I usually am interviewed by the business press, but unusually I have appeared in the pages of the November issue of woman’s magazine Madison, in an article luridly titled: “This woman was sacked for having sex – Is your boss watching you right now?”
They quote me as follows:
Futurist and technology expert Ross Dawson says businesses banning social networking sites are not only stifling goodwill, they’re missing out on potential benefits. “When you are hired, your contacts are a drawcard. Many of our friends are people we meet through work. Some companies, like IBM, are even encouraging staff to get on Facebook to foster those networks.”
However Dawson warns we should be very cautious about what we post. “During the hiring process employers are routinely searching the net for anything you’ve done,” he says. “Personal blogs, what you got up to last night – all this is visible. And that’s where this grey area between personal and professional comes into play again. I don’t think a lot of young people, particulary teenagers who are naturally putting their lives online, would be presenting the best image for, say, an investment bank that wants to hire them in the future.” Many people are also unaware that a quick Google search may turn up something that they posted years before – their attitudes and lifestyle may have changed radically, yet they’ve left behind a permanent and highly accessible record for anyone who cares to see.
One of the most socially transformative aspects of the web is that it not only lays everything bare, but it also has a permanent memory. It a fundamentally different world when anyone can in a moment uncover anything that’s ever become public about you. What becomes public includes not only what you choose to put on your blog, photo and video sharing sites, or other websites. It also includes comments, snapshots, rumors, and more posted without thought by those you have come across. It’s difficult to go to a young happening party and not end up on the web in some form.
Many employers see this is a massive boon, and eagerly scour the web for anything negative about their candidates, presuming that they’ve already been provided with all the positive stories. In some cases these searches will uncover relevant information. Many other times, they will find youthful indiscretions that are part of most people’s lives. However these are visible forever more by whoever cares to look.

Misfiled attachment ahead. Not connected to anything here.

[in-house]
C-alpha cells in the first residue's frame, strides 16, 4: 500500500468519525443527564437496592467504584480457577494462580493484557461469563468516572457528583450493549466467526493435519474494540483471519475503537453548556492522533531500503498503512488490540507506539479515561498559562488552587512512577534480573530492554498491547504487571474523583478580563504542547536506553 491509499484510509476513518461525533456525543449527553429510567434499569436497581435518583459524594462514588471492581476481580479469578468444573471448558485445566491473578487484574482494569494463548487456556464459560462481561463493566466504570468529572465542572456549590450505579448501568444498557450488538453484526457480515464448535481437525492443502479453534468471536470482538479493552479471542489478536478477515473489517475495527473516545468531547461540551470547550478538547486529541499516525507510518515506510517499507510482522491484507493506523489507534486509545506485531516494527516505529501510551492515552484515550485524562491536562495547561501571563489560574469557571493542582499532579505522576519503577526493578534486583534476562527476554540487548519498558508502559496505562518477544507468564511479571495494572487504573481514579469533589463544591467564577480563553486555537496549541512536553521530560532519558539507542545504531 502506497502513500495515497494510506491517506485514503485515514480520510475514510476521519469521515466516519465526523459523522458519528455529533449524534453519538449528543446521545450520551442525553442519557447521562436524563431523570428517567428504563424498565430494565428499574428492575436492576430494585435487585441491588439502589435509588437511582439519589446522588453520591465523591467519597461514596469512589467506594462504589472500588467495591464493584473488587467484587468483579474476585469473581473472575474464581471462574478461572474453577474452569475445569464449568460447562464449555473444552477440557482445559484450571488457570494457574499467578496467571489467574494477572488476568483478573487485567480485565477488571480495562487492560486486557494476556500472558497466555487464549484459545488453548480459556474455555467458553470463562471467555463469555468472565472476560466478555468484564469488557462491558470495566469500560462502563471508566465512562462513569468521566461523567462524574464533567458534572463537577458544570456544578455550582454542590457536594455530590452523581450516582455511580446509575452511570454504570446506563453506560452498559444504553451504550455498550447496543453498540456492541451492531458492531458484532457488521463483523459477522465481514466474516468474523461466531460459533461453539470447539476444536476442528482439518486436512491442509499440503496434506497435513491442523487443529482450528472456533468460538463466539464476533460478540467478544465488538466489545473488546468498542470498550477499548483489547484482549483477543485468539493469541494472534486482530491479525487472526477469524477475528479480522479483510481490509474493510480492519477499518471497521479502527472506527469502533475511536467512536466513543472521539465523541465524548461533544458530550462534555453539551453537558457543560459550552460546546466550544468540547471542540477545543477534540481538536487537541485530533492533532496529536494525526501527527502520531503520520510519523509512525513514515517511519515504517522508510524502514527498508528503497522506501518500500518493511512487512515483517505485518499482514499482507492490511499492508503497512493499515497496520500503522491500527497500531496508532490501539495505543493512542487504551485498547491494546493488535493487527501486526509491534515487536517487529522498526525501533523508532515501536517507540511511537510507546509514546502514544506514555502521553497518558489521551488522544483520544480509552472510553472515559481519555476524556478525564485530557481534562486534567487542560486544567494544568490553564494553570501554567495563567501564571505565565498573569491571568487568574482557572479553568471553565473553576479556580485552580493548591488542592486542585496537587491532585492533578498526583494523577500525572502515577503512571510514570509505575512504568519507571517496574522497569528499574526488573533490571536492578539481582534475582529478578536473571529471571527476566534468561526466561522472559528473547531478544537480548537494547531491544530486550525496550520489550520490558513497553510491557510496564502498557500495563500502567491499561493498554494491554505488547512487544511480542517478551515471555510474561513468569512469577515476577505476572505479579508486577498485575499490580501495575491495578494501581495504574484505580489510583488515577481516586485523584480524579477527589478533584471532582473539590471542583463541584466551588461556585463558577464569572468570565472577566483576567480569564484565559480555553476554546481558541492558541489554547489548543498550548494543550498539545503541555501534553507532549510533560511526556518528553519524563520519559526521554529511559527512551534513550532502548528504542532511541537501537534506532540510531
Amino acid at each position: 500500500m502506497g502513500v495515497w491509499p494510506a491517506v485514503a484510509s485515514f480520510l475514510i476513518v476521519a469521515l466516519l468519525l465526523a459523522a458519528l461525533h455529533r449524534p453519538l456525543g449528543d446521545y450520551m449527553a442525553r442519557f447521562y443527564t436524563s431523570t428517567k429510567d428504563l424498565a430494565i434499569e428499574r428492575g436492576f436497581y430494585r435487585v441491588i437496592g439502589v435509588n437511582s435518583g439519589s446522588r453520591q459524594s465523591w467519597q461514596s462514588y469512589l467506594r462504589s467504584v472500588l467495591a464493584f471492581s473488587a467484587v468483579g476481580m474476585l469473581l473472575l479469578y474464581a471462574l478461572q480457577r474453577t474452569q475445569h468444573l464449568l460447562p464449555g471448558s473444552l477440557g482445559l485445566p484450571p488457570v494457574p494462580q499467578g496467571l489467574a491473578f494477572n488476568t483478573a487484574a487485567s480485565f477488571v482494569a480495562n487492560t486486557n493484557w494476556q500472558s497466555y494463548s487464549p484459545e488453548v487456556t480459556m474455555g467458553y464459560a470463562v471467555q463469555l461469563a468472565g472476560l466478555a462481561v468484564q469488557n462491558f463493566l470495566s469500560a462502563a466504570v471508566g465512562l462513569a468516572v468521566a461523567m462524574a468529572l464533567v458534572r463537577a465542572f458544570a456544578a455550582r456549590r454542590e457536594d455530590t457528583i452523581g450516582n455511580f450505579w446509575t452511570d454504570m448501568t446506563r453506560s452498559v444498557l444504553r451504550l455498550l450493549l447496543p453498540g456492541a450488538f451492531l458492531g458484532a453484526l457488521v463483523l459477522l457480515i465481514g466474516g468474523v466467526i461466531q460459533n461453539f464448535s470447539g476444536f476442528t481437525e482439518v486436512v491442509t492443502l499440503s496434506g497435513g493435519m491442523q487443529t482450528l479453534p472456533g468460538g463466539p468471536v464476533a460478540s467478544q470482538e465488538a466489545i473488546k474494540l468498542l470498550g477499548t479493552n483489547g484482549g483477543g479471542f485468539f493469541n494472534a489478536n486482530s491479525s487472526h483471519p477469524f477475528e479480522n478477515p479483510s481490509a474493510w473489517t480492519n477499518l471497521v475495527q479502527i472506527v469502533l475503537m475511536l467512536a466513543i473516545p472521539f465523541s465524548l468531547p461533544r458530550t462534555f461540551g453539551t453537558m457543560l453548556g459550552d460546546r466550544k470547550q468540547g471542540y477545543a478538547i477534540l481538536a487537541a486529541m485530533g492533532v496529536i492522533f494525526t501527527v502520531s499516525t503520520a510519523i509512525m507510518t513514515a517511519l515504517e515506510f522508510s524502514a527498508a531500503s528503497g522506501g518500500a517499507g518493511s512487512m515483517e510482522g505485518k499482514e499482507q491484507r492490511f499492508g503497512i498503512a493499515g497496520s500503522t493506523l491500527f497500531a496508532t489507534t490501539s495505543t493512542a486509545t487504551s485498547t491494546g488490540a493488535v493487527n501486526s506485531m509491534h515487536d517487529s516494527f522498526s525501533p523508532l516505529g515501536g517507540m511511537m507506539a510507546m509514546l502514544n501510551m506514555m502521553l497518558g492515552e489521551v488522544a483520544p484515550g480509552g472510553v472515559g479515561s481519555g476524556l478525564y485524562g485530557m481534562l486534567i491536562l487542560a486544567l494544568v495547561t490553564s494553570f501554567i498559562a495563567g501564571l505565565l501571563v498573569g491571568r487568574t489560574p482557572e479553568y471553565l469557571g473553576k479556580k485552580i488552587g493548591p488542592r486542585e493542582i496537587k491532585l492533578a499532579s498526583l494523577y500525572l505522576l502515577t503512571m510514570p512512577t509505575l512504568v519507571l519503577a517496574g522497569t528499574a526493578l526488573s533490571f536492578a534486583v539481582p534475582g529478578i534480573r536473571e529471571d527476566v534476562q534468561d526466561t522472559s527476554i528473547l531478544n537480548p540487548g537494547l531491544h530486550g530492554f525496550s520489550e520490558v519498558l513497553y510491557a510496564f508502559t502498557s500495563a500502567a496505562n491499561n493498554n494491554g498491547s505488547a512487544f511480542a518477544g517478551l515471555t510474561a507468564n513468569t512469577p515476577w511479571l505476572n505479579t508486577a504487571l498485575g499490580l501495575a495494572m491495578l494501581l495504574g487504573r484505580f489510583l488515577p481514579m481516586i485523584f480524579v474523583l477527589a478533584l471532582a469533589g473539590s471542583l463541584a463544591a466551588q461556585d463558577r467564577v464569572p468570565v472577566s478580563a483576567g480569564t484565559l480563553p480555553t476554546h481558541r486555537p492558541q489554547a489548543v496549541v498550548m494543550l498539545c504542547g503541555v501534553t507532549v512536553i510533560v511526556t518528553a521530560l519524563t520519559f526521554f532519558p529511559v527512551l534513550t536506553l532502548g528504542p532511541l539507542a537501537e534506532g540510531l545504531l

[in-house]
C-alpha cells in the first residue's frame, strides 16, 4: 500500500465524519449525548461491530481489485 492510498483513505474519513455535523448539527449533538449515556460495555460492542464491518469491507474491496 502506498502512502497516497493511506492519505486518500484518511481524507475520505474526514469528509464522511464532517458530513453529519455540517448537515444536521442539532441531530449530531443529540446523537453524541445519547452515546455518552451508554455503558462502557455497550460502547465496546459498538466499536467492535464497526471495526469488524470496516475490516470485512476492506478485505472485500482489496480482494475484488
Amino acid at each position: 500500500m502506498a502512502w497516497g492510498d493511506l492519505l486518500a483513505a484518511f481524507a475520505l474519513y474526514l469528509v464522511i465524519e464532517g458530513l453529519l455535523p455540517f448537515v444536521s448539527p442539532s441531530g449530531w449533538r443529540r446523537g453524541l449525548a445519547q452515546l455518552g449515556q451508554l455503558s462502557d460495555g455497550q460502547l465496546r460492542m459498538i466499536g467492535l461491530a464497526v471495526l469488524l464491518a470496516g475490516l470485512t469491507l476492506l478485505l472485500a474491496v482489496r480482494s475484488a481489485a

It is inevitable that organizations will become more forgiving about what they discover their candidates and employees getting up to. They never knew in the past, so finding out what goes on outside of business shouldn’t change things. Otherwise the employee pool diminishes too much. Similarly, I always thought that the rise of drug-testing employees simply gave an advantage to companies that didn’t drug test. The less convential, often more creative types went exclusively to less uptight organizations. Performance is another issue, and if lifestyle impacts how people do their job, that needs to be addressed. So today, as we become highly visible in a range of different situations, including in the wilder situations we end up in, as well as of course expressing our opinions, open-mindedness becomes more relevant, and people can be seen more as they are rather than as the corporate persona they often assume.
In any case people are now learning pretty rapidly that what goes online lasts forever. It’s not new any more, it’s just a fundamental aspect of the world we live in. It will be interesting to see if the next generation of youths post all their lives online, understanding that it’s there to be seen by all forever more. I think they will.